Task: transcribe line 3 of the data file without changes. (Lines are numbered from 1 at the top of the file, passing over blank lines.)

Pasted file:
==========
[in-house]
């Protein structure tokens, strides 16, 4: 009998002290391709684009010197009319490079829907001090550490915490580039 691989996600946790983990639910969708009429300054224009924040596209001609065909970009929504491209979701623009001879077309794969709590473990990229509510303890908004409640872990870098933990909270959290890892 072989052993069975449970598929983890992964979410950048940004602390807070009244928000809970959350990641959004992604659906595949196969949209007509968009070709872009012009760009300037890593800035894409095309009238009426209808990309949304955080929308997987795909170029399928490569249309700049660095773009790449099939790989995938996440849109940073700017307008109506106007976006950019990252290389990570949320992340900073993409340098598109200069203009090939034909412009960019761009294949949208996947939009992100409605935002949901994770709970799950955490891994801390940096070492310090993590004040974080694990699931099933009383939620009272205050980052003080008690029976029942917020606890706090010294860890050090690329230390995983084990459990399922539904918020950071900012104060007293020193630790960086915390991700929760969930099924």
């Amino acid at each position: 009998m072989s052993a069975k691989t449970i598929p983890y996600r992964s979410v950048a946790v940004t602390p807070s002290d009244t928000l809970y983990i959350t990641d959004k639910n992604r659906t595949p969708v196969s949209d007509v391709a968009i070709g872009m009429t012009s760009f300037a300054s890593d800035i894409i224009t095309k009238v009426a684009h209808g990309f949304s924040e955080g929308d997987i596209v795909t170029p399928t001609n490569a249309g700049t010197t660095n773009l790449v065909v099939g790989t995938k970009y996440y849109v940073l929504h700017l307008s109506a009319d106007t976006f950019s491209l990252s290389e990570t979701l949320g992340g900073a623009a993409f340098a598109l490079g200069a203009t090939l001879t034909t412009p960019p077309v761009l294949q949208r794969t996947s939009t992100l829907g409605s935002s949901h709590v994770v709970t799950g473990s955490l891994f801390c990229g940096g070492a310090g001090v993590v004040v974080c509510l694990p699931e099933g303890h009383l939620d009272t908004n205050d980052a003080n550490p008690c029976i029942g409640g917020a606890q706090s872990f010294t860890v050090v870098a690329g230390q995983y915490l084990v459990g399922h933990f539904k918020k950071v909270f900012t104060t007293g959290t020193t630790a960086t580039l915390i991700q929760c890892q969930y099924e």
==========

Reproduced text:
């Amino acid at each position: 009998m072989s052993a069975k691989t449970i598929p983890y996600r992964s979410v950048a946790v940004t602390p807070s002290d009244t928000l809970y983990i959350t990641d959004k639910n992604r659906t595949p969708v196969s949209d007509v391709a968009i070709g872009m009429t012009s760009f300037a300054s890593d800035i894409i224009t095309k009238v009426a684009h209808g990309f949304s924040e955080g929308d997987i596209v795909t170029p399928t001609n490569a249309g700049t010197t660095n773009l790449v065909v099939g790989t995938k970009y996440y849109v940073l929504h700017l307008s109506a009319d106007t976006f950019s491209l990252s290389e990570t979701l949320g992340g900073a623009a993409f340098a598109l490079g200069a203009t090939l001879t034909t412009p960019p077309v761009l294949q949208r794969t996947s939009t992100l829907g409605s935002s949901h709590v994770v709970t799950g473990s955490l891994f801390c990229g940096g070492a310090g001090v993590v004040v974080c509510l694990p699931e099933g303890h009383l939620d009272t908004n205050d980052a003080n550490p008690c029976i029942g409640g917020a606890q706090s872990f010294t860890v050090v870098a690329g230390q995983y915490l084990v459990g399922h933990f539904k918020k950071v909270f900012t104060t007293g959290t020193t630790a960086t580039l915390i991700q929760c890892q969930y099924e």